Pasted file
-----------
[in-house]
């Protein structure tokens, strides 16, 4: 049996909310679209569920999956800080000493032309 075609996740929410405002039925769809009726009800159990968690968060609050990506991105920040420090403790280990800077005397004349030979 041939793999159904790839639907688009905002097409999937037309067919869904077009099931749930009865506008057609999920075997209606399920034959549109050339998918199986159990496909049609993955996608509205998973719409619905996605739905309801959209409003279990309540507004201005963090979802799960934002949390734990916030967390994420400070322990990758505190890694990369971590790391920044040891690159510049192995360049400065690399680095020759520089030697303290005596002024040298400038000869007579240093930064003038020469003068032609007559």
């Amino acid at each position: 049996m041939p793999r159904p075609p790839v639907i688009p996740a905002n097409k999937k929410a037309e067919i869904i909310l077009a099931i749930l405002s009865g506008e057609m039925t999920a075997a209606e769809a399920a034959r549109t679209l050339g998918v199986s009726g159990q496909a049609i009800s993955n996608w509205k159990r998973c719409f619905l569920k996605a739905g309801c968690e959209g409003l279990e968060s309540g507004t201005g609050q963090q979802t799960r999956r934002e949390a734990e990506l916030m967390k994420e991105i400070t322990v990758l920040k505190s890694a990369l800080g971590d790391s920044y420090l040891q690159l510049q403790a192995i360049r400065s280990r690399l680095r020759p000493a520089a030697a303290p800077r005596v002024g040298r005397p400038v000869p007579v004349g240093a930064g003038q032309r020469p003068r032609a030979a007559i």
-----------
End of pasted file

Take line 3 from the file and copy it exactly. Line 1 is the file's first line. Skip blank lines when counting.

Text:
């Amino acid at each position: 049996m041939p793999r159904p075609p790839v639907i688009p996740a905002n097409k999937k929410a037309e067919i869904i909310l077009a099931i749930l405002s009865g506008e057609m039925t999920a075997a209606e769809a399920a034959r549109t679209l050339g998918v199986s009726g159990q496909a049609i009800s993955n996608w509205k159990r998973c719409f619905l569920k996605a739905g309801c968690e959209g409003l279990e968060s309540g507004t201005g609050q963090q979802t799960r999956r934002e949390a734990e990506l916030m967390k994420e991105i400070t322990v990758l920040k505190s890694a990369l800080g971590d790391s920044y420090l040891q690159l510049q403790a192995i360049r400065s280990r690399l680095r020759p000493a520089a030697a303290p800077r005596v002024g040298r005397p400038v000869p007579v004349g240093a930064g003038q032309r020469p003068r032609a030979a007559i």